Fire Service structure
In 2009 the Fire Service was organised into eight regions with 346 urban fire districts. These were served by 440 stations, of which more than three-quarters were voluntary fire brigades. In 2008 there were 1,655 career fire fighters, and 7,646 volunteers. The busiest stations were those in the cities of Auckland, Wellington and Christchurch.
Each fire region has a manager, and the service is headed by a chief executive who is also national commander of operations. The Fire Service is governed by the New Zealand Fire Service Commission, a Crown entity whose five members are appointed by and report to the minister of internal affairs.
The Fire Service is funded by a levy, which is included in all insurance contracts covering property (houses, contents and vehicles) against loss by fire.
Role of the Fire Service
Under the Fire Service Act 1975, the Fire Service is responsible for fighting fires and promoting fire safety and prevention. It also responds to other emergencies. In 2007, 73,333 incidents were attended by the Fire Service, but only 24,279 were fires. The remainder were events such as chemical spills and road accidents. Firefighters can be called on for a wide range of tasks, from rescuing cats caught up tall trees, to securing roofs blown loose in storms.
Other firefighting forces
In addition to New Zealand Fire Service brigades, there are special firefighting units. All major airports have crash fire services. There are also several hundred industrial fire brigades at freezing works, timber and steel mills, oil refineries and large factories where fire is a risk.
United against fires
A large rural population, poverty and substandard housing contributed to a spate of fatal house fires in Northland in 2002. This prompted a fire prevention programme called Te Kotahitanga. Local people were trained as ‘fire safety advisors’ and visited homes, installing smoke alarms, providing safety advice and drawing up fire escape plans.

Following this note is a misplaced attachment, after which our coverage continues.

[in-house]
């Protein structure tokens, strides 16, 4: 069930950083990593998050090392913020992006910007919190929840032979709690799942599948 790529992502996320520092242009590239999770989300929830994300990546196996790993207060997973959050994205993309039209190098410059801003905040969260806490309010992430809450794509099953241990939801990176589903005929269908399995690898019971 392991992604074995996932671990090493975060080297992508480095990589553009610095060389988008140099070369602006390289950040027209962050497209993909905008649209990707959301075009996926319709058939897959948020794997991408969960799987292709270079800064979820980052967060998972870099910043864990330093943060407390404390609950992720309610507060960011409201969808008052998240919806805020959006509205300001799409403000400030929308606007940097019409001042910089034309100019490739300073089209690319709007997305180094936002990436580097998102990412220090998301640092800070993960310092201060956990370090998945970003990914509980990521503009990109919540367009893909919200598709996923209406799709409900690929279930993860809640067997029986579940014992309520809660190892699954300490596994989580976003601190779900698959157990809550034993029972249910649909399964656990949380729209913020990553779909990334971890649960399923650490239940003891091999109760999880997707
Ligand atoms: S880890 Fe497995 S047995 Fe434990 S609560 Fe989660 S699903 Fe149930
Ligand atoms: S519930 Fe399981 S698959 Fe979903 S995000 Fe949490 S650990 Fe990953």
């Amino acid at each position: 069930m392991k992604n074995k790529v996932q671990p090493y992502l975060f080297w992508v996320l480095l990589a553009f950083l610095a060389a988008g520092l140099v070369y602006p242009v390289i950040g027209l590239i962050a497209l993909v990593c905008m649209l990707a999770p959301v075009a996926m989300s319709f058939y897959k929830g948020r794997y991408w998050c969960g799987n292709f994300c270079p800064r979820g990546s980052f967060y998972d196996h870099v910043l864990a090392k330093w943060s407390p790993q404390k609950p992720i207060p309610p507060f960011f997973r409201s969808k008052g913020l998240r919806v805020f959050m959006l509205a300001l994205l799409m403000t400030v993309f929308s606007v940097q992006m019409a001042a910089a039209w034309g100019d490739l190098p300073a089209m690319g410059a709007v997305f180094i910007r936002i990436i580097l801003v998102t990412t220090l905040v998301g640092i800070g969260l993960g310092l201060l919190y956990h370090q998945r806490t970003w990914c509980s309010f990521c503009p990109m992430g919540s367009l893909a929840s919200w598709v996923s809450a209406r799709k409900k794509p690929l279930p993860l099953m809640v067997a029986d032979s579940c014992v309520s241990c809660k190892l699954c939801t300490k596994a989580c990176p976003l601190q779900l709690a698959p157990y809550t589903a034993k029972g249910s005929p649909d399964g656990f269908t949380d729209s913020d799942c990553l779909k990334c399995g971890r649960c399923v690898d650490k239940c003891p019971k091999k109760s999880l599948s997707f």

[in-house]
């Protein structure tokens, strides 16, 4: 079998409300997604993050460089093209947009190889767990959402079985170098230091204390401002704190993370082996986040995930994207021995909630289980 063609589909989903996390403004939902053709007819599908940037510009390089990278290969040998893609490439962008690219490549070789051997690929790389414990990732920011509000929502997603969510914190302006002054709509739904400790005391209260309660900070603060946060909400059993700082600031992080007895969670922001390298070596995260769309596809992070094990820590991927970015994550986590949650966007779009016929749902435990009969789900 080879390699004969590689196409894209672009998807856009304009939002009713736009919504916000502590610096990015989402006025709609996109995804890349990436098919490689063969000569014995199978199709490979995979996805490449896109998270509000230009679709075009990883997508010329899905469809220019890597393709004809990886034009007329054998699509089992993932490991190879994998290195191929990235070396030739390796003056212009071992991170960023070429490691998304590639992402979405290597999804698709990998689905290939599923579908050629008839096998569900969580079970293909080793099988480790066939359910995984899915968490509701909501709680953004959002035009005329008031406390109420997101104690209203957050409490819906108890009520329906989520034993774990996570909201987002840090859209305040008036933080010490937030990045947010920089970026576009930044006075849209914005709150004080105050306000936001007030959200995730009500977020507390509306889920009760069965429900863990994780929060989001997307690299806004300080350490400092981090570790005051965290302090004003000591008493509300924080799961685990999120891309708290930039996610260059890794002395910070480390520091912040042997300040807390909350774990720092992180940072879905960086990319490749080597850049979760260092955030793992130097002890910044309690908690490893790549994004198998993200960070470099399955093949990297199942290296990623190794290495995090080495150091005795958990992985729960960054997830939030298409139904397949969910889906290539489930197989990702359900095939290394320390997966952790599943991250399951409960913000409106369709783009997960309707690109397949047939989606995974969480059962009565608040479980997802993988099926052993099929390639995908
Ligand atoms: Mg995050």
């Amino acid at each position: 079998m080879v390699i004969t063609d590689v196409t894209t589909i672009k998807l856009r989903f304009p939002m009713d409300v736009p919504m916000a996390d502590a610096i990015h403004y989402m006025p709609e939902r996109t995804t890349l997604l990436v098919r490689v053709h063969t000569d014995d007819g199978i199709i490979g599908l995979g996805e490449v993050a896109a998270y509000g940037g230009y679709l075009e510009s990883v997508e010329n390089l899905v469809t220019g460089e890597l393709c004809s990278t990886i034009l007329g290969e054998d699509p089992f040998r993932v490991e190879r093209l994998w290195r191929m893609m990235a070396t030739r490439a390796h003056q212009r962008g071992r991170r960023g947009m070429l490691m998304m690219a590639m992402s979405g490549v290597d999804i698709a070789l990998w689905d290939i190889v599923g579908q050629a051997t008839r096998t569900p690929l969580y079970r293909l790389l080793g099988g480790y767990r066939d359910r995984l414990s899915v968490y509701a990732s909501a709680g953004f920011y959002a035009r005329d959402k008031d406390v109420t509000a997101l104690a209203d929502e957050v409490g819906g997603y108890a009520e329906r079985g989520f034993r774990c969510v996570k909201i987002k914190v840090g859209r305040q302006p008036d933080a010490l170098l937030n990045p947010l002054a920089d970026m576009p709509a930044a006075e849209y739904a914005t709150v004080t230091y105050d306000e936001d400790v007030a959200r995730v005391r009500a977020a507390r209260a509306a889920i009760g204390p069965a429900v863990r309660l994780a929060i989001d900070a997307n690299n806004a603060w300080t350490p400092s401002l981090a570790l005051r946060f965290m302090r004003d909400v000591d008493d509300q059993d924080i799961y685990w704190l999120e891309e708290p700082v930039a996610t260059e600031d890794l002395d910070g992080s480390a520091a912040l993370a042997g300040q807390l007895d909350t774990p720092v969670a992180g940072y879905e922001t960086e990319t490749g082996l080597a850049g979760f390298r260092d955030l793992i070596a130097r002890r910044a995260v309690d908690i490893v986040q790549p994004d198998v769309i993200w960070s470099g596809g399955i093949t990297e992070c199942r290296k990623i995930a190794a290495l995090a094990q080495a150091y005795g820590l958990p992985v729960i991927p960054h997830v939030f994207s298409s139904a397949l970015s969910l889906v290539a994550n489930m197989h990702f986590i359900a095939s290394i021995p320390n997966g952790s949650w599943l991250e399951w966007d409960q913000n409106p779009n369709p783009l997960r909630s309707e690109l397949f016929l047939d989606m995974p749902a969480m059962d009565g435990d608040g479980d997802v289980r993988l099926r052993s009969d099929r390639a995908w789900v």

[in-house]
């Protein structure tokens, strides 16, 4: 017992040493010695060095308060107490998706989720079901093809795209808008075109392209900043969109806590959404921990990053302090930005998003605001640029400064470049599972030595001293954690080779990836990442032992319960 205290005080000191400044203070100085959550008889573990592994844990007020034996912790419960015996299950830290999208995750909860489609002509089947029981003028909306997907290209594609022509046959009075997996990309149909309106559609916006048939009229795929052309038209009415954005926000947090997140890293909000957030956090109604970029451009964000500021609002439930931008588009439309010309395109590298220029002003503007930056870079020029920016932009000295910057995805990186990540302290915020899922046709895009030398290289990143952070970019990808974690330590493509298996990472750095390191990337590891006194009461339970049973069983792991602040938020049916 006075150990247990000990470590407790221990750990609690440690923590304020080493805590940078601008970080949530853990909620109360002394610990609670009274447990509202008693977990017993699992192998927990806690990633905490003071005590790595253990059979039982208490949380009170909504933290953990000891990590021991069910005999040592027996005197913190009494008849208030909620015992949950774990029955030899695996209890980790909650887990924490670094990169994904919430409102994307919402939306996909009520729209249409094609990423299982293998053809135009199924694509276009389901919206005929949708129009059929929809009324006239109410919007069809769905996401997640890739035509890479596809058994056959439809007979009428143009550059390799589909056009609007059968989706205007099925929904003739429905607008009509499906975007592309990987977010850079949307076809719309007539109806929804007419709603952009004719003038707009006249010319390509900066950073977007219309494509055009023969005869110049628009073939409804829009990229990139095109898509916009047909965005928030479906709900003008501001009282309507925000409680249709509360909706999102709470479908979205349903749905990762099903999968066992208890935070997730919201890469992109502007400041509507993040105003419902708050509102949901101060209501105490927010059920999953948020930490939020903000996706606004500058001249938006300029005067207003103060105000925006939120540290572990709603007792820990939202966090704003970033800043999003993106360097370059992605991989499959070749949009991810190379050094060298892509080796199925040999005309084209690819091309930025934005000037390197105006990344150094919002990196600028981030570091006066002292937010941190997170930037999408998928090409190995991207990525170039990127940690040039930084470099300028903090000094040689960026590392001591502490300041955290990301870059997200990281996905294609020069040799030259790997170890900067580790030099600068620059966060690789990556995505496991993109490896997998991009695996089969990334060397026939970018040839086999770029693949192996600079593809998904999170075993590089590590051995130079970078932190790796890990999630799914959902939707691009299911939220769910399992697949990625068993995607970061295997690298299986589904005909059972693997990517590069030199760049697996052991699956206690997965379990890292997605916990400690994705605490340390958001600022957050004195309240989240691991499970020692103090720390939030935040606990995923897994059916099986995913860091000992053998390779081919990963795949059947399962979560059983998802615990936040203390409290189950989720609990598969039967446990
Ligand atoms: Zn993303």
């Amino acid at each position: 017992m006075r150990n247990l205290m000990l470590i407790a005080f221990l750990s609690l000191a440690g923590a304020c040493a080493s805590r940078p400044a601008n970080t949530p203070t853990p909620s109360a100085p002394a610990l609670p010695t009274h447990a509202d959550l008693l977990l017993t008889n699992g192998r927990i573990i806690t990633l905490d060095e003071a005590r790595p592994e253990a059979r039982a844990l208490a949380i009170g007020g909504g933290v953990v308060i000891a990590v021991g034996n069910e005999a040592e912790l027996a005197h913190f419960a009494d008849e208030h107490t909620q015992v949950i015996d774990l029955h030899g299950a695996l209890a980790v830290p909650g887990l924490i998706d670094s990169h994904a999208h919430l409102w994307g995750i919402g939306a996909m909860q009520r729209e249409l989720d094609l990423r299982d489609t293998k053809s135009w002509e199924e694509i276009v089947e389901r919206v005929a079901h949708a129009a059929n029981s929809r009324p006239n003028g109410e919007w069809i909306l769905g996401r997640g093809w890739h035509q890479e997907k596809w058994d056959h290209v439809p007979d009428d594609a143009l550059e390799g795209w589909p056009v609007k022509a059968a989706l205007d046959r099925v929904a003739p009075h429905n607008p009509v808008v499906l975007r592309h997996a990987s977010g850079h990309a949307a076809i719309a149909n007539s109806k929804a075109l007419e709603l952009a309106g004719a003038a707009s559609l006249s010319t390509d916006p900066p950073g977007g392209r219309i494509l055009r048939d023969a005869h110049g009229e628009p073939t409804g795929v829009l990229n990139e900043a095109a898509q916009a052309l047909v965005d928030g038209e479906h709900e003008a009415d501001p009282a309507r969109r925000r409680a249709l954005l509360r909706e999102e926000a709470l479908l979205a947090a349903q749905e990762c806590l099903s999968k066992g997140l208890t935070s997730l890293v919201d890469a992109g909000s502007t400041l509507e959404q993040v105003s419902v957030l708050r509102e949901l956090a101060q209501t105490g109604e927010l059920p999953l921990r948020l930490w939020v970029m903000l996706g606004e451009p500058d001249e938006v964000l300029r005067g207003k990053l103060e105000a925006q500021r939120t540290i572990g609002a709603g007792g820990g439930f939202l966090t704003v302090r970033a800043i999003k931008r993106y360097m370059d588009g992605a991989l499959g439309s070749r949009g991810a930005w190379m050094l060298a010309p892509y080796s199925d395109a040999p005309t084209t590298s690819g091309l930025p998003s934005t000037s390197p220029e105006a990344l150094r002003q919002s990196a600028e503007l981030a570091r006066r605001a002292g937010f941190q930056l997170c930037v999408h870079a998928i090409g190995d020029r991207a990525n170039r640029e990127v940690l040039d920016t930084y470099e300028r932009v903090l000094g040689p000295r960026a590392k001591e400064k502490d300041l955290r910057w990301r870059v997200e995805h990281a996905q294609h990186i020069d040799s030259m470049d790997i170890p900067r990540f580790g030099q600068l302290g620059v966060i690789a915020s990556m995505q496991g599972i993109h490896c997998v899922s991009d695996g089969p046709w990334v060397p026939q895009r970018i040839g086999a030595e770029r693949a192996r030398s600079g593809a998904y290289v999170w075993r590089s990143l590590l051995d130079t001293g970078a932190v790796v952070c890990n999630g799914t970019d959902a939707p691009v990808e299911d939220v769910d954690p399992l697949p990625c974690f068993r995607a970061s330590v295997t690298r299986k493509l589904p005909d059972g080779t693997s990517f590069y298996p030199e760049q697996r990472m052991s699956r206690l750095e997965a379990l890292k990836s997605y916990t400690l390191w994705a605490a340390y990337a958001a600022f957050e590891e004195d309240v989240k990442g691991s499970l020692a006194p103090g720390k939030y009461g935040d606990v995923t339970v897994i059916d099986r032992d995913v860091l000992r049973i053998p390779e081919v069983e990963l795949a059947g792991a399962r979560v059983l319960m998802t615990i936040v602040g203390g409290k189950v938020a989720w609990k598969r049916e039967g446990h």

Under the Forest and Rural Fires Act 1977, the New Zealand Fire Service Commission also acts as the National Rural Fire Authority. However, the rural firefighting system is different from the urban system. Some 90 rural fire authorities are responsible for fighting and preventing vegetation fires on rural and forest land. They include the Department of Conservation for conservation land, the New Zealand Defence Force for defence land, rural fire district committees for specially gazetted areas, and local territorial authorities for all other rural land.
Sometimes New Zealand rural firefighters go to help their overseas counterparts, for example during the bushfires in Victoria, Australia, in early 2009.
In 2008 there were around 3,000 volunteer rural fire fighters, and costs were covered by affected landowners and the Rural Fire Fighting Fund.
In 2004 a review of fire legislation began. It aimed to recognise the changing role of the Fire Service in helping with civil defence and other emergency rescue work, and to better align the urban and rural fire systems. By 2008 there had been public consultation on proposed law changes.
In 2006 the Fire Safety and Evacuation of Buildings Regulations replaced earlier regulations. From then, the Fire Service helped review fire-safety designs before they were given building consents.
In the early 2000s the Fire Service expanded its campaigns to raise public awareness of fire dangers. In 2001 the Firewise education programme was launched to teach year one and two primary school students and year seven and eight intermediate students about fire safety. Television advertisements targeted a broader audience. A 2003 commercial about the speed at which fire spreads won a Gold Award at the Cannes International Advertising Awards.